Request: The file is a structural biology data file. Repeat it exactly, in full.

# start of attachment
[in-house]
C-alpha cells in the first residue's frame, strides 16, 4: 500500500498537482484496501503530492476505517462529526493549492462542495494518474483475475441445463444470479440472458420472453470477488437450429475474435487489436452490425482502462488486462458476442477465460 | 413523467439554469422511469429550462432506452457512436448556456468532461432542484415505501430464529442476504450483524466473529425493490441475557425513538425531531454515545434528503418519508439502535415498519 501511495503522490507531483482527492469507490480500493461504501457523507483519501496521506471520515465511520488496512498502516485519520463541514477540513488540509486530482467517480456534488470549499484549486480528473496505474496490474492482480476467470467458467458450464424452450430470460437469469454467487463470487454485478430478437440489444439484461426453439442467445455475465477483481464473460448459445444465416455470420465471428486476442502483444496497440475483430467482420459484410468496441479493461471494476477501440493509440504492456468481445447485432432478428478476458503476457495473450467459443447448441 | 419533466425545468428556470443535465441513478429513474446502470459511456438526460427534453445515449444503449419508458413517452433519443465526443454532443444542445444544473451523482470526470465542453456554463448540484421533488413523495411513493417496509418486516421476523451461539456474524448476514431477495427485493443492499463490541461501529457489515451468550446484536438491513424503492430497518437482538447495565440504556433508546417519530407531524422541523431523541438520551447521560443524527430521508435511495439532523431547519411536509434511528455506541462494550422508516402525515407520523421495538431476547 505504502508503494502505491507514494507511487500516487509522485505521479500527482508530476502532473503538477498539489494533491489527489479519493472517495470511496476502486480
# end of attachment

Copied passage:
[in-house]
C-alpha cells in the first residue's frame, strides 16, 4: 500500500498537482484496501503530492476505517462529526493549492462542495494518474483475475441445463444470479440472458420472453470477488437450429475474435487489436452490425482502462488486462458476442477465460 | 413523467439554469422511469429550462432506452457512436448556456468532461432542484415505501430464529442476504450483524466473529425493490441475557425513538425531531454515545434528503418519508439502535415498519 501511495503522490507531483482527492469507490480500493461504501457523507483519501496521506471520515465511520488496512498502516485519520463541514477540513488540509486530482467517480456534488470549499484549486480528473496505474496490474492482480476467470467458467458450464424452450430470460437469469454467487463470487454485478430478437440489444439484461426453439442467445455475465477483481464473460448459445444465416455470420465471428486476442502483444496497440475483430467482420459484410468496441479493461471494476477501440493509440504492456468481445447485432432478428478476458503476457495473450467459443447448441 | 419533466425545468428556470443535465441513478429513474446502470459511456438526460427534453445515449444503449419508458413517452433519443465526443454532443444542445444544473451523482470526470465542453456554463448540484421533488413523495411513493417496509418486516421476523451461539456474524448476514431477495427485493443492499463490541461501529457489515451468550446484536438491513424503492430497518437482538447495565440504556433508546417519530407531524422541523431523541438520551447521560443524527430521508435511495439532523431547519411536509434511528455506541462494550422508516402525515407520523421495538431476547 505504502508503494502505491507514494507511487500516487509522485505521479500527482508530476502532473503538477498539489494533491489527489479519493472517495470511496476502486480